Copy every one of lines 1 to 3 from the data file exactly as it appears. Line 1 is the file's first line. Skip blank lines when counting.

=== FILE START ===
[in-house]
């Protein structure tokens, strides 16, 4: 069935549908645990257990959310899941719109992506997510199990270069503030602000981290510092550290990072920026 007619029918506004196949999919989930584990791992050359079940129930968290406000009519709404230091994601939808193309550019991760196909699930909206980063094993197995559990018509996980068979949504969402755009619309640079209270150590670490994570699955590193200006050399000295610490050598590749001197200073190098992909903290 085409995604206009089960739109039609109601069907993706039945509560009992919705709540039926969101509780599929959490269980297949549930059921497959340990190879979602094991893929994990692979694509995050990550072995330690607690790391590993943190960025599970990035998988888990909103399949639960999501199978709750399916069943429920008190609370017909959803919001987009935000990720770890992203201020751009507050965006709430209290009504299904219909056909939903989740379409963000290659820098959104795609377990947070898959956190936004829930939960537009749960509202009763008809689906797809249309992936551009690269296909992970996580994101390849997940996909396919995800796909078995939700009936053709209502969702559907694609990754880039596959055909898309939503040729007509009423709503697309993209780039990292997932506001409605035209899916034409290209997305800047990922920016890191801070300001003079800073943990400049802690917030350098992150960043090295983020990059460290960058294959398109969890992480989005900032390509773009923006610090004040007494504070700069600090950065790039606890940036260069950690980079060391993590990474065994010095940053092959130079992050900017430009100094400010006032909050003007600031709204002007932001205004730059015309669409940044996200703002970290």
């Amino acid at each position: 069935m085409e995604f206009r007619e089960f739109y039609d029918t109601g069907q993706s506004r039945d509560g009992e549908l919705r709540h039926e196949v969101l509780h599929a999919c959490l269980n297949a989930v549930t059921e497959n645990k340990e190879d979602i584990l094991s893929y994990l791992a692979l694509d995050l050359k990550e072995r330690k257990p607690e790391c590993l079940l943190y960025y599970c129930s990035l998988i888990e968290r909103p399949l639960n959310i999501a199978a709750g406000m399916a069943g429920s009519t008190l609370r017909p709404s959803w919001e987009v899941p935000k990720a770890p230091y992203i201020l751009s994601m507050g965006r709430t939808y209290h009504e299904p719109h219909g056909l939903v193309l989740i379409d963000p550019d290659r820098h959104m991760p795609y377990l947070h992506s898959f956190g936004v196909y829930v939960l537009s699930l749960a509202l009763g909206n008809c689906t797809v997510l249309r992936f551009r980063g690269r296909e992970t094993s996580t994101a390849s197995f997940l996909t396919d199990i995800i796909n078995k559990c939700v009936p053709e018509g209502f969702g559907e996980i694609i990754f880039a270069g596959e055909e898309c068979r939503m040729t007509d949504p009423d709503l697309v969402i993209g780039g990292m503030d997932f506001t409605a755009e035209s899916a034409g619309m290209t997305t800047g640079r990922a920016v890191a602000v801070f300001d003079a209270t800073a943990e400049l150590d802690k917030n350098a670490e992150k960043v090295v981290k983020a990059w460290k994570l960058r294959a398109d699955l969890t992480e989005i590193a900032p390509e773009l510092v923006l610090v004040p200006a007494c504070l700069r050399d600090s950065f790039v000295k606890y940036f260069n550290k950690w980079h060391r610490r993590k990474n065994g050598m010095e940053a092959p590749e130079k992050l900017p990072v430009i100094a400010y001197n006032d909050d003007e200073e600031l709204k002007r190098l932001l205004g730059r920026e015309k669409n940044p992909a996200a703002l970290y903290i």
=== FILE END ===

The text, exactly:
[in-house]
């Protein structure tokens, strides 16, 4: 069935549908645990257990959310899941719109992506997510199990270069503030602000981290510092550290990072920026 007619029918506004196949999919989930584990791992050359079940129930968290406000009519709404230091994601939808193309550019991760196909699930909206980063094993197995559990018509996980068979949504969402755009619309640079209270150590670490994570699955590193200006050399000295610490050598590749001197200073190098992909903290 085409995604206009089960739109039609109601069907993706039945509560009992919705709540039926969101509780599929959490269980297949549930059921497959340990190879979602094991893929994990692979694509995050990550072995330690607690790391590993943190960025599970990035998988888990909103399949639960999501199978709750399916069943429920008190609370017909959803919001987009935000990720770890992203201020751009507050965006709430209290009504299904219909056909939903989740379409963000290659820098959104795609377990947070898959956190936004829930939960537009749960509202009763008809689906797809249309992936551009690269296909992970996580994101390849997940996909396919995800796909078995939700009936053709209502969702559907694609990754880039596959055909898309939503040729007509009423709503697309993209780039990292997932506001409605035209899916034409290209997305800047990922920016890191801070300001003079800073943990400049802690917030350098992150960043090295983020990059460290960058294959398109969890992480989005900032390509773009923006610090004040007494504070700069600090950065790039606890940036260069950690980079060391993590990474065994010095940053092959130079992050900017430009100094400010006032909050003007600031709204002007932001205004730059015309669409940044996200703002970290």
């Amino acid at each position: 069935m085409e995604f206009r007619e089960f739109y039609d029918t109601g069907q993706s506004r039945d509560g009992e549908l919705r709540h039926e196949v969101l509780h599929a999919c959490l269980n297949a989930v549930t059921e497959n645990k340990e190879d979602i584990l094991s893929y994990l791992a692979l694509d995050l050359k990550e072995r330690k257990p607690e790391c590993l079940l943190y960025y599970c129930s990035l998988i888990e968290r909103p399949l639960n959310i999501a199978a709750g406000m399916a069943g429920s009519t008190l609370r017909p709404s959803w919001e987009v899941p935000k990720a770890p230091y992203i201020l751009s994601m507050g965006r709430t939808y209290h009504e299904p719109h219909g056909l939903v193309l989740i379409d963000p550019d290659r820098h959104m991760p795609y377990l947070h992506s898959f956190g936004v196909y829930v939960l537009s699930l749960a509202l009763g909206n008809c689906t797809v997510l249309r992936f551009r980063g690269r296909e992970t094993s996580t994101a390849s197995f997940l996909t396919d199990i995800i796909n078995k559990c939700v009936p053709e018509g209502f969702g559907e996980i694609i990754f880039a270069g596959e055909e898309c068979r939503m040729t007509d949504p009423d709503l697309v969402i993209g780039g990292m503030d997932f506001t409605a755009e035209s899916a034409g619309m290209t997305t800047g640079r990922a920016v890191a602000v801070f300001d003079a209270t800073a943990e400049l150590d802690k917030n350098a670490e992150k960043v090295v981290k983020a990059w460290k994570l960058r294959a398109d699955l969890t992480e989005i590193a900032p390509e773009l510092v923006l610090v004040p200006a007494c504070l700069r050399d600090s950065f790039v000295k606890y940036f260069n550290k950690w980079h060391r610490r993590k990474n065994g050598m010095e940053a092959p590749e130079k992050l900017p990072v430009i100094a400010y001197n006032d909050d003007e200073e600031l709204k002007r190098l932001l205004g730059r920026e015309k669409n940044p992909a996200a703002l970290y903290i």